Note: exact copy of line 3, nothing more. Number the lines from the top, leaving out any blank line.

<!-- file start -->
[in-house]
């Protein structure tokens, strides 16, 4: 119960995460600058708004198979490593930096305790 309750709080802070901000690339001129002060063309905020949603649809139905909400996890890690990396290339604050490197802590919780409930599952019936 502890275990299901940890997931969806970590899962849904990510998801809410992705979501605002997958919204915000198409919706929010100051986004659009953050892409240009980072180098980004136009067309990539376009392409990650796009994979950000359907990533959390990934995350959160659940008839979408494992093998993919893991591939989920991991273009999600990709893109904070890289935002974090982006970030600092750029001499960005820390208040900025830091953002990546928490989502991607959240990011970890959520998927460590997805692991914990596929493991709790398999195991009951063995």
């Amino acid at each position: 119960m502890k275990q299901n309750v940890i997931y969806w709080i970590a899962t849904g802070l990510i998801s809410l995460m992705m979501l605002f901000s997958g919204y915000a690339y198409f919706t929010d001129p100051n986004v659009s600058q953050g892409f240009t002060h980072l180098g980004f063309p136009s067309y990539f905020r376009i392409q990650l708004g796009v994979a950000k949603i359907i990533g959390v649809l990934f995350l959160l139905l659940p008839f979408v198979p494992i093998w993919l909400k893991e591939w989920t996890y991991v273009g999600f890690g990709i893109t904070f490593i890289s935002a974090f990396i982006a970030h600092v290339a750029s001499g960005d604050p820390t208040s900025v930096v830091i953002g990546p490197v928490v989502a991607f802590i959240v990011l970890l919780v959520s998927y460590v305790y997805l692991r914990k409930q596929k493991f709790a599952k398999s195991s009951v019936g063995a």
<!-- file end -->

């Amino acid at each position: 119960m502890k275990q299901n309750v940890i997931y969806w709080i970590a899962t849904g802070l990510i998801s809410l995460m992705m979501l605002f901000s997958g919204y915000a690339y198409f919706t929010d001129p100051n986004v659009s600058q953050g892409f240009t002060h980072l180098g980004f063309p136009s067309y990539f905020r376009i392409q990650l708004g796009v994979a950000k949603i359907i990533g959390v649809l990934f995350l959160l139905l659940p008839f979408v198979p494992i093998w993919l909400k893991e591939w989920t996890y991991v273009g999600f890690g990709i893109t904070f490593i890289s935002a974090f990396i982006a970030h600092v290339a750029s001499g960005d604050p820390t208040s900025v930096v830091i953002g990546p490197v928490v989502a991607f802590i959240v990011l970890l919780v959520s998927y460590v305790y997805l692991r914990k409930q596929k493991f709790a599952k398999s195991s009951v019936g063995a």